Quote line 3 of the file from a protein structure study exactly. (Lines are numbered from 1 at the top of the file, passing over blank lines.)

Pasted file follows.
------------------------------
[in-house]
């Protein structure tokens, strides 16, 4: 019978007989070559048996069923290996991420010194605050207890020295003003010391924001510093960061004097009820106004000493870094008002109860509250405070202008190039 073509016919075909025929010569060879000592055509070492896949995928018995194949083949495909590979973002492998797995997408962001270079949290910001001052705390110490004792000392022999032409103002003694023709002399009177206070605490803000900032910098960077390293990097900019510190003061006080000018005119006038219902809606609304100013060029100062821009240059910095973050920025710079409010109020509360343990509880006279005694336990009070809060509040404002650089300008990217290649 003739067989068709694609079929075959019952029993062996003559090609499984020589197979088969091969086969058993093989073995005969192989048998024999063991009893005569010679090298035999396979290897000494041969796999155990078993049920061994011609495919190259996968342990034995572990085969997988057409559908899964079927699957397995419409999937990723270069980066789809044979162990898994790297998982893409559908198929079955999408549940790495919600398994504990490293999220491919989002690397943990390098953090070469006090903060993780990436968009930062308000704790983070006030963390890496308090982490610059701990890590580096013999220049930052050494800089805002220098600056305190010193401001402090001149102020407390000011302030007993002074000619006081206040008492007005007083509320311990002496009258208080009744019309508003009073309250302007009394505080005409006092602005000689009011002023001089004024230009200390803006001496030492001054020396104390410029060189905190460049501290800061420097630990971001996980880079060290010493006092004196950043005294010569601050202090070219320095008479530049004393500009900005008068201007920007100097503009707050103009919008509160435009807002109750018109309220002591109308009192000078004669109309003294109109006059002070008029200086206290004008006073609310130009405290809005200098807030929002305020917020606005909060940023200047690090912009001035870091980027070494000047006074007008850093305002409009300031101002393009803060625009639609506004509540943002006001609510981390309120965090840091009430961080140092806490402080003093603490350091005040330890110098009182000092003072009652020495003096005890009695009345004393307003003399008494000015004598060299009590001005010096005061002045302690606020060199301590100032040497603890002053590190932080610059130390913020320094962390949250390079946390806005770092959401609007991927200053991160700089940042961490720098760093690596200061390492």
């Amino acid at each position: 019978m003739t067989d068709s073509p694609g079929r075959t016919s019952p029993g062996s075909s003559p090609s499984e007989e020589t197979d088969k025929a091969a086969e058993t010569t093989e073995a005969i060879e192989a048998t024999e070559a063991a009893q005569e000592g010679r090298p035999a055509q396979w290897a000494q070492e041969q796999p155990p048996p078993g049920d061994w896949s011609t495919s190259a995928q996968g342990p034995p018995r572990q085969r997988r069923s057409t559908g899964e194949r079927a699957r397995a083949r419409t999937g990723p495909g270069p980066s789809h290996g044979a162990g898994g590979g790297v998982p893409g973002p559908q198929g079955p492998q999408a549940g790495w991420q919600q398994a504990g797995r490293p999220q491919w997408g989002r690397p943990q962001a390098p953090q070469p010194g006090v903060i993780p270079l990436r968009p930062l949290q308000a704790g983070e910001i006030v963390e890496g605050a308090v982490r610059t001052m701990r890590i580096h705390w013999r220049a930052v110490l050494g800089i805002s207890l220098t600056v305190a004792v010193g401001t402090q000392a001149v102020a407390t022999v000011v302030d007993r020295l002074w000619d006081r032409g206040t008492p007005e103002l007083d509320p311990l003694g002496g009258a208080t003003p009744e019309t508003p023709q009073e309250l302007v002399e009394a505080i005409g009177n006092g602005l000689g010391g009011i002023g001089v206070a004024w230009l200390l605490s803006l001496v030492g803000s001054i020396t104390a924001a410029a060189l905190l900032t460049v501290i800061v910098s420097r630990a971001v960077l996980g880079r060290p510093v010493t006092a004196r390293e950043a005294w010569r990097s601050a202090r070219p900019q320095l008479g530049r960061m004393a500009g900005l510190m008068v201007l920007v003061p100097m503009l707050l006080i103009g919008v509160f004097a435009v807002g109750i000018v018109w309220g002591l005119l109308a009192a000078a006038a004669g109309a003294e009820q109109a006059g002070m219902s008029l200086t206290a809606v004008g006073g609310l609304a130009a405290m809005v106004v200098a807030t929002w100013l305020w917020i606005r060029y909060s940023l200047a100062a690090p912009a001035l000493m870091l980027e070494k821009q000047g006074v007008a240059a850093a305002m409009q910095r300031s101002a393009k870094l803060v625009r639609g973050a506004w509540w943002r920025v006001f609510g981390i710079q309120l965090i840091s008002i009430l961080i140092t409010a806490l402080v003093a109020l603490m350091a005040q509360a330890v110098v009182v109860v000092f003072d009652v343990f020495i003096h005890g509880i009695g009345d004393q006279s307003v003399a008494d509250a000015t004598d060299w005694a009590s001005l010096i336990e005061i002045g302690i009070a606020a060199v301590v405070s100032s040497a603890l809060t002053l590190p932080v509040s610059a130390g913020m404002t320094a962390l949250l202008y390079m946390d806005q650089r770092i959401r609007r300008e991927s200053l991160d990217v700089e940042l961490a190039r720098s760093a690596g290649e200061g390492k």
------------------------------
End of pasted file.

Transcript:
């Amino acid at each position: 019978m003739t067989d068709s073509p694609g079929r075959t016919s019952p029993g062996s075909s003559p090609s499984e007989e020589t197979d088969k025929a091969a086969e058993t010569t093989e073995a005969i060879e192989a048998t024999e070559a063991a009893q005569e000592g010679r090298p035999a055509q396979w290897a000494q070492e041969q796999p155990p048996p078993g049920d061994w896949s011609t495919s190259a995928q996968g342990p034995p018995r572990q085969r997988r069923s057409t559908g899964e194949r079927a699957r397995a083949r419409t999937g990723p495909g270069p980066s789809h290996g044979a162990g898994g590979g790297v998982p893409g973002p559908q198929g079955p492998q999408a549940g790495w991420q919600q398994a504990g797995r490293p999220q491919w997408g989002r690397p943990q962001a390098p953090q070469p010194g006090v903060i993780p270079l990436r968009p930062l949290q308000a704790g983070e910001i006030v963390e890496g605050a308090v982490r610059t001052m701990r890590i580096h705390w013999r220049a930052v110490l050494g800089i805002s207890l220098t600056v305190a004792v010193g401001t402090q000392a001149v102020a407390t022999v000011v302030d007993r020295l002074w000619d006081r032409g206040t008492p007005e103002l007083d509320p311990l003694g002496g009258a208080t003003p009744e019309t508003p023709q009073e309250l302007v002399e009394a505080i005409g009177n006092g602005l000689g010391g009011i002023g001089v206070a004024w230009l200390l605490s803006l001496v030492g803000s001054i020396t104390a924001a410029a060189l905190l900032t460049v501290i800061v910098s420097r630990a971001v960077l996980g880079r060290p510093v010493t006092a004196r390293e950043a005294w010569r990097s601050a202090r070219p900019q320095l008479g530049r960061m004393a500009g900005l510190m008068v201007l920007v003061p100097m503009l707050l006080i103009g919008v509160f004097a435009v807002g109750i000018v018109w309220g002591l005119l109308a009192a000078a006038a004669g109309a003294e009820q109109a006059g002070m219902s008029l200086t206290a809606v004008g006073g609310l609304a130009a405290m809005v106004v200098a807030t929002w100013l305020w917020i606005r060029y909060s940023l200047a100062a690090p912009a001035l000493m870091l980027e070494k821009q000047g006074v007008a240059a850093a305002m409009q910095r300031s101002a393009k870094l803060v625009r639609g973050a506004w509540w943002r920025v006001f609510g981390i710079q309120l965090i840091s008002i009430l961080i140092t409010a806490l402080v003093a109020l603490m350091a005040q509360a330890v110098v009182v109860v000092f003072d009652v343990f020495i003096h005890g509880i009695g009345d004393q006279s307003v003399a008494d509250a000015t004598d060299w005694a009590s001005l010096i336990e005061i002045g302690i009070a606020a060199v301590v405070s100032s040497a603890l809060t002053l590190p932080v509040s610059a130390g913020m404002t320094a962390l949250l202008y390079m946390d806005q650089r770092i959401r609007r300008e991927s200053l991160d990217v700089e940042l961490a190039r720098s760093a690596g290649e200061g390492k």